Rally Against Sharia in Central London

This afternoon there will be a “rally against Sharia Law” in central London, as part of the “One Law for All” campaign. Here’s the call:





The organisers are secular-minded progressives who want no truck with groups such as the English Defence League; Peter Tatchell (whom I greatly respect) gives some background at Comment is Free:

 While other faiths are also often oppressive, sharia law is especially oppressive. Its interpretations stipulate the execution of Muslims who commit adultery, renounce their faith (apostates) or have same-sex relationships. Sharia methods of execution, such as stoning, are particularly brutal and cruel – witness the stoning to death this week in Somalia of a 20-year-old woman divorcee who was accused of adultery. This is the fourth stoning of an adulterer in Somalia in the last year.

…The key point of the protest is to show support for the many courageous, inspiring Muslims who are campaigning against the inequalities and inhumanities of sharia law, often at great risk to their liberty and life. Contrary to the way our critics are trying to misrepresent our campaign, this is not an attack on Muslims or Islam. Nor are we uniquely condemning sharia law. We reject all religious laws and courts, including those inspired by Judaist and Christian fundamentalism.

This is a subject I’ve blogged on: five years ago I noted how local Muslims in Nigeria were protesting against Sharia-based laws as a foreign, Saudi, imposition, and, later, how state enforcement at the hands of a religious police force in Kano was causing problems. The situation in Indonesia is similarly alarming and depressing.

Nevertheless, I have a couple of reservations about the rally. First, talk of “religious-based tribunals in Britain, … Somalia and elsewhere” is a crude polemical conflation of several different problems: (i) draconian and barbaric criminal penalties that shouldn’t be imposed on anyone no matter what they’ve done; (ii) the banning of activities that should be allowed in a free society; and (iii) a gender bias in judgements that discriminates against women. All of these should of course be opposed, but only the third point risks being indulged by British law; this is because unofficial sharia courts can take advantage of the  1996 Arbitration Act, which allows for a range of mediators to make judgements on civil disputes that can then be upheld by the county courts. And as I’ve noted previously, reports of the courts’ activities are certainly unencouraging: inheritances doled out unequally between male and female relatives, and women “persuaded” to drop complaints to the police about domestic violence. The obvious – and reasonable – fear is that some women are agreeing to be bound by the courts’ decisions as a result of community and family pressure rather than giving true consent. It certaintly seems to me that the 1996 act ought to be amended so that civil courts will not enforce decisions where there is evidence of gender bias.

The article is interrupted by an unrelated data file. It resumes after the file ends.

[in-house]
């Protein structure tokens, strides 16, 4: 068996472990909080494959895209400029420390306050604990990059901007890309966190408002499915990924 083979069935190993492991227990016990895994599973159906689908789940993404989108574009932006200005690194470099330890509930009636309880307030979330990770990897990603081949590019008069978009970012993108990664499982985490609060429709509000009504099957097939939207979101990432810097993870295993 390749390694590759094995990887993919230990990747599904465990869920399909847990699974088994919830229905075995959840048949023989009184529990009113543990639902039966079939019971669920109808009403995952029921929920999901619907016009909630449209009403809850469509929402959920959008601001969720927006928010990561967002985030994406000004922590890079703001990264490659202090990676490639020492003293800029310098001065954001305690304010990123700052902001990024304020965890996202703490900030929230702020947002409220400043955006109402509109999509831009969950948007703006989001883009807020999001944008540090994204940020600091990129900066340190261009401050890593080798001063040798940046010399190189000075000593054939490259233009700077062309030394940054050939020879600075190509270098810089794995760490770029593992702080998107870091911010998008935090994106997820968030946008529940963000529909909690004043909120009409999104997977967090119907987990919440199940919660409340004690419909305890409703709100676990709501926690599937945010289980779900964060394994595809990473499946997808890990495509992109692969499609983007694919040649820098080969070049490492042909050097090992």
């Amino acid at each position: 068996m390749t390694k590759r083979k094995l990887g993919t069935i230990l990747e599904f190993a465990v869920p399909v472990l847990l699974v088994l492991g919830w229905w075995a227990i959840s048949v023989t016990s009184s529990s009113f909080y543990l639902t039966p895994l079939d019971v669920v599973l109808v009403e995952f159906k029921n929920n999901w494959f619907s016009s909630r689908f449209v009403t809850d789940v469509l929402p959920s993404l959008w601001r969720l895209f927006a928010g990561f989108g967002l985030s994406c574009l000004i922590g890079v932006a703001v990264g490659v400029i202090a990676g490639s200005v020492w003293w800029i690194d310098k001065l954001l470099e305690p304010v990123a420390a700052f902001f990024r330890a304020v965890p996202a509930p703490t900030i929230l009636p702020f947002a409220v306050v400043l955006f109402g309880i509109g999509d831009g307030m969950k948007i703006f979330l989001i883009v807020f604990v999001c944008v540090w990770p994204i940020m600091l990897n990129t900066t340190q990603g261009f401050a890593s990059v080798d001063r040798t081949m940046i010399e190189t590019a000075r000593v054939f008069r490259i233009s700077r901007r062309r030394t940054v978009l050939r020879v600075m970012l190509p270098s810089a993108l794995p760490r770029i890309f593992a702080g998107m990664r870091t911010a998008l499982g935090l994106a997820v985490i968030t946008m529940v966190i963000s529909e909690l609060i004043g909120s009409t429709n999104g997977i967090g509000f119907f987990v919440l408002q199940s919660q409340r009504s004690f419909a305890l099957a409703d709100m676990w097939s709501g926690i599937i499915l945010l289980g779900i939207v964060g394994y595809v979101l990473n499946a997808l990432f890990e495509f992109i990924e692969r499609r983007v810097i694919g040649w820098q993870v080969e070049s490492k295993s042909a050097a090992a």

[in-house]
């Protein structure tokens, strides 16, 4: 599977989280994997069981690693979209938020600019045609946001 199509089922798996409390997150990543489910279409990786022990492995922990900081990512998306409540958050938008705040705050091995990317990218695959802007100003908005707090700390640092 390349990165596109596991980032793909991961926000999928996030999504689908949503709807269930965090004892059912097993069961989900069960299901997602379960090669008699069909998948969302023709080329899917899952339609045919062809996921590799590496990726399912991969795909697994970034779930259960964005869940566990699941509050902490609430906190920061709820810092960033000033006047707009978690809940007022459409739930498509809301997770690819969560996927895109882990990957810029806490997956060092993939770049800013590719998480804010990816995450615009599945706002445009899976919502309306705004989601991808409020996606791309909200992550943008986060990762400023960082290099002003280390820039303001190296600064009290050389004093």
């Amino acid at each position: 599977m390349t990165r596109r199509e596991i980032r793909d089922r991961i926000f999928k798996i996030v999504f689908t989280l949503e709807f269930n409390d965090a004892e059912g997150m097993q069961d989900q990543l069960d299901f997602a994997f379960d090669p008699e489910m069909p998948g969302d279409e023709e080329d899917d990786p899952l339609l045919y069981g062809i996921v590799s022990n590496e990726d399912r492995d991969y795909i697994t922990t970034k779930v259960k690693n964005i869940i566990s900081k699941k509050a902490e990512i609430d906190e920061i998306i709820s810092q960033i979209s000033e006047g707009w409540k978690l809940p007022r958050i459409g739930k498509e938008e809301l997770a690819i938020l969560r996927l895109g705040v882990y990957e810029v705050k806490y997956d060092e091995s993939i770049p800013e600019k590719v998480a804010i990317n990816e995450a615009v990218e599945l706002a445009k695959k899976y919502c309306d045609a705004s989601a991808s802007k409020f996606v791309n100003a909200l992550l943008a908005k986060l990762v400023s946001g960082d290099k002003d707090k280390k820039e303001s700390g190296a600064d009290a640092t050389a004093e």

Second, these problems do not encompass full complexity of sharia in its various schools and interpretations – it would be unhelpful if “sharia” were to become simply a synonym for “legally-sanctioned religious oppression”, the way “fatwa” has come to be understood as meaning “death sentence”. In the US, unremarkable niche financial products for Muslim customers who wish to arrange their finances in accordance with sharia principles have provoked ridiculous howls of outrage, and there is an effort underway to paint any Muslim who does not repudiate his or her religion’s legal traditions in toto as an extremist (see here and here).

Tatchell complains that

Sadly, the turn out in Hyde Park will probably be quite small. This is odd. Most liberals and leftwingers would protest loud and strong if these persecutions were perpetrated by a western regime or by Christian fundamentalists. But they get squeamish when it comes to challenging human rights abuses committed in the name of Islam. They fear being denouned as Islamophobic. They confuse protests against fundamentalist, political Islam, which seeks to establish a religious dictatorship, with an attack on Muslim people and the Muslim faith. These are two very different things. Saturday’s protest is in defence of Muslim people – and all people everywhere – who are victims of any form of religious tyranny.

That’s a noble sentiment. However, although I accept I may have a jaundiced view from looking at too many right-wing American websites, I’m not entirely convinced that the organisers want to be clear that they are not protesting against “the Muslim faith”.

New Report on the US Christian Right and Africa